Multi-processing problem in startkit ADC example

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ahmet
Junior Member
Posts: 6
Joined: Sat Oct 29, 2016 3:05 pm

Multi-processing problem in startkit ADC example

Postby ahmet » Thu Nov 03, 2016 11:22 am

Hi everyone,

I am a newbie in multi-core processor programming. I'm trying to understand the performance of XMOS processors. I'm toggling some LEDs and watching the timing delays. I can see time delays when I use "print" function.

main function is;

Code: Select all

int main() {
    chan xscope_data_in;
    startkit_adc_if i_adc; //For triggering/reading ADC
    chan c_adc;

    par{
        on tile[0]:task1(); // LED toggle
        on tile[0]:task2(); // some LED animations
        on tile[0]: adc_task(i_adc, c_adc, 0, adc_sample);
        startkit_adc(c_adc);
        on tile[0]: app(i_adc);
    }
    return 0;
}
app function is;

Code: Select all

void app(client startkit_adc_if i_adc)
{
    timer t_loop;
    int loop_time;
    unsigned short adc_val[4] = {0, 0, 0, 0};
    t_loop :> loop_time; 
    loop_time += LOOP_PERIOD; //Set comparison to future time
    while (1) {
        select {
            case t_loop when timerafter(loop_time) :> void:
                i_adc.trigger(); //Fire the ADC!
                loop_time += LOOP_PERIOD; //Setup future time event
                break;
            case i_adc.complete(): //Notification from ADC server when aquisition complete
                i_adc.read(adc_val); //Get the values (and clear the notfication)
//                for(int i = 0; i < 4; i++){
//                    printstr("ADC chan ");
//                    printint(i);
//                    printstr(" = ");
//                    printint(adc_val[i]);
//                }
//                printchar('\n');
                break;
        }
    }
}
There is no problem if app function is like this. Bu when I uncomment print lines, processor can not perform LED toggle on time. According to the "task viewer", task1 : task2 : app : adc_task functions are running on different processor cores. If so, why these "print" functions cause trouble?
ahmet
Junior Member
Posts: 6
Joined: Sat Oct 29, 2016 3:05 pm

Postby ahmet » Thu Nov 03, 2016 3:34 pm

Ok. But I don't understand how a multi-core "hard real time" processor stuck during jtag/debug (xscope) communication? Why all cores stop, why doesn't a single core do this mission.
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mon2
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Posts: 1849
Joined: Thu Jun 10, 2010 11:43 am

Postby mon2 » Thu Nov 03, 2016 3:55 pm

multi-core "hard real time" process
The XMOS devices are 'logical cores' not hardware cores.

http://www.xmos.com/products/silicon#xcore

http://www.xmos.com/download/private/xC ... e(1.2).pdf

The above referenced methods will work fine to remove the raised issues. When implemented properly, the XMOS devices are quite unique and can only think of FPGA devices out ranking their performance. Each solution has pros and cons.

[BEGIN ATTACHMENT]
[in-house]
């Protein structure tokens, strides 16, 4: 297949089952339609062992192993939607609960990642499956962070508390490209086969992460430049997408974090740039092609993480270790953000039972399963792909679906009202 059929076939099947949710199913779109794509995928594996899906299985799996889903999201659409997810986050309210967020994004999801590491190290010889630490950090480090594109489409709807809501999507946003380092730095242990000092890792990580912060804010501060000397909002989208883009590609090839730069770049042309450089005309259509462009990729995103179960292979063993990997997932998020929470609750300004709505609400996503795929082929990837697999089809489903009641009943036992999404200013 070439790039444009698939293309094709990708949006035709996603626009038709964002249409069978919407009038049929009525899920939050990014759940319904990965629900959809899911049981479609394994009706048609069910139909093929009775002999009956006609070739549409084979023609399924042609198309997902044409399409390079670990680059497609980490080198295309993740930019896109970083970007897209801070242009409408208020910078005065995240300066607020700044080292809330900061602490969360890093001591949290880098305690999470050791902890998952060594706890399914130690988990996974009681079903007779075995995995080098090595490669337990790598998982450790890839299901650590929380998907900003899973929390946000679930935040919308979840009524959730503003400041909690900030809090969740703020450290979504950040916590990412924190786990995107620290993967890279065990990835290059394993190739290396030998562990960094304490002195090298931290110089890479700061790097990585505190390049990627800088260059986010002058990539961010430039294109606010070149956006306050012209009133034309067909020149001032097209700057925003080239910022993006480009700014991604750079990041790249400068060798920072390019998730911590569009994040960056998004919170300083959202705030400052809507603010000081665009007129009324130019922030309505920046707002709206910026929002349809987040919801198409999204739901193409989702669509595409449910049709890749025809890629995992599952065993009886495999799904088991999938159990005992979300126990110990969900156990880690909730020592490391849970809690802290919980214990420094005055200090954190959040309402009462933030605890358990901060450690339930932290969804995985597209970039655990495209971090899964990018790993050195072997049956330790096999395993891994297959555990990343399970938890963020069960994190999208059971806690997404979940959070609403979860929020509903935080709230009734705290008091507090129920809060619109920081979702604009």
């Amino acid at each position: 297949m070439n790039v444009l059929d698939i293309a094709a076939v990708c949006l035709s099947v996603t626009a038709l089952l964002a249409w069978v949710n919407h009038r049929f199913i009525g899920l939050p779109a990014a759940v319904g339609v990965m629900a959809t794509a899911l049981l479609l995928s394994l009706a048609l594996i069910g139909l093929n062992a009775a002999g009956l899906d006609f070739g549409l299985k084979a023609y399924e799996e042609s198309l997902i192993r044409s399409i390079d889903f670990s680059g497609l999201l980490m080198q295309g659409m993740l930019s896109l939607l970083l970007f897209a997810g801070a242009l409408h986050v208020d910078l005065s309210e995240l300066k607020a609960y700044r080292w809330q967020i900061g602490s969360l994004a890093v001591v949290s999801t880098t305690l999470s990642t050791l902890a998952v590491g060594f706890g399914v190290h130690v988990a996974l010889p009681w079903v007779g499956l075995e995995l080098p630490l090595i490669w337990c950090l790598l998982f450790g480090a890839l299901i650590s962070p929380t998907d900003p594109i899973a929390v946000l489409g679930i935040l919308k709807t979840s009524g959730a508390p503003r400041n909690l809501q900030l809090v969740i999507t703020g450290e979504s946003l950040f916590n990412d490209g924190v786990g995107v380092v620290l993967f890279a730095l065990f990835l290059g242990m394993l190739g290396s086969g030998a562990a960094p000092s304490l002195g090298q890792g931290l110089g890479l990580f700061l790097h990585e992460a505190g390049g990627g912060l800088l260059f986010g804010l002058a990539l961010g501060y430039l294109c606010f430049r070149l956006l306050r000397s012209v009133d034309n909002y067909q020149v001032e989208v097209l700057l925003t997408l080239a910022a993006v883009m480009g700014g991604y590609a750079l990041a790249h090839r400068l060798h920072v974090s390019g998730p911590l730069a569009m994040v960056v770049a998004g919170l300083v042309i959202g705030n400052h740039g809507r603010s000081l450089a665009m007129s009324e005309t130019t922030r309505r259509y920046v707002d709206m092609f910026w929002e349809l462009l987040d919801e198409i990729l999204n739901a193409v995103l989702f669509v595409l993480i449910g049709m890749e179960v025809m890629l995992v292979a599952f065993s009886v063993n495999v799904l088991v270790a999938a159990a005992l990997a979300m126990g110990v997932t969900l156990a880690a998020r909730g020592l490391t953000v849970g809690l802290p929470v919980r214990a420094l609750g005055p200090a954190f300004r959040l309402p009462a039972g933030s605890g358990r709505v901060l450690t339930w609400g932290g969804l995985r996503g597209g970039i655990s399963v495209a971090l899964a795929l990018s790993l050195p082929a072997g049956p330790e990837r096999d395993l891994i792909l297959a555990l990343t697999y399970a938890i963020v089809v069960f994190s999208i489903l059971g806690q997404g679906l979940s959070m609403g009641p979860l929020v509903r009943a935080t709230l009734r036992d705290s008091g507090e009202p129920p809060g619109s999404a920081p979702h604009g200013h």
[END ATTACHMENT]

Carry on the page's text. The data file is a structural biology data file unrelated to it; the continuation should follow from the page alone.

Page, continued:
For XMOS, many available freeware IP for audio (they are the top of this game); parallel processing; USB 2.0 HS / LS; Ethernet (10/100/1000 Mbps); serial UARTs, etc. No charge compiler for code development / debugging.
ahmet
Junior Member
Posts: 6
Joined: Sat Oct 29, 2016 3:05 pm

Postby ahmet » Thu Nov 03, 2016 4:27 pm

Thank you mon2. Now, I got the point. Our company produces industrial control systems. We usually use FPGA or "classical" processors. I'm trying to find a processor family which could perform lots of math in ~1 millisecond. Filters, PID algorithms, ADC reading, motor driving etc. FPGAs are good for this work but it's an expensive solution in terms of firmware development and also processor prices. xCORE processors seem good to me. But the documentation is very scattered :)
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mon2
XCore Legend
Posts: 1849
Joined: Thu Jun 10, 2010 11:43 am

Postby mon2 » Thu Nov 03, 2016 4:48 pm

But the documentation is very scattered :)
Yes. However, XMOS is most definitely worth a deep review before discounting for alternative technology. XMOS is the middle ground between traditional microcontrollers and FPGA devices.

While not in the motor controller biz at this time, here are some quick URLs that may help:

https://www.xmos.com/support/boards?sub ... 825&page=1

https://www.xmos.com/support/boards?sub ... 825&page=5

The latest version of the XMOS processors is the XCORE-200 line. Recommend that you consider these devices for any custom design. Assorted kits are now available through Digikey, etc. that are based on the XCORE-200 series of processors. They offer Ethernet (Gigabit), USB 2.0, with or without onboard flash memory versions. A few new command features were also added to the XCORE-200 over the older XS-1 series.

http://www.xmos.com/products/silicon/xcore-200

XS1 details:
http://www.xmos.com/products/silicon/xcore/l-series

The website contains a wealth of information and Google searches will also assist in your learning curve. Be patient and believe the investment will be worth the effort.

Here are some teasers on XMOS based projects:

http://www.xmos.com/news/videos/17714

http://www.xcore.com/forum/viewtopic.php?t=2463&f=27

No RTOS used.

http://www.xcore.com/blog/sethu_jangala ... l-platform

As everything is software based (XC, C, assembly languages as compared to verilog / vhdl), the code development effort will be the largest investment. The CPU datasheets are quite refined and offer typical schematics for the power sequencing, flash hookup and also how to stitch other processors together. With XMOS you can stitch multiple processors together who will then communicate with each other using LVDS interfaces to sub-divide your tasks as required. Many options to explore.

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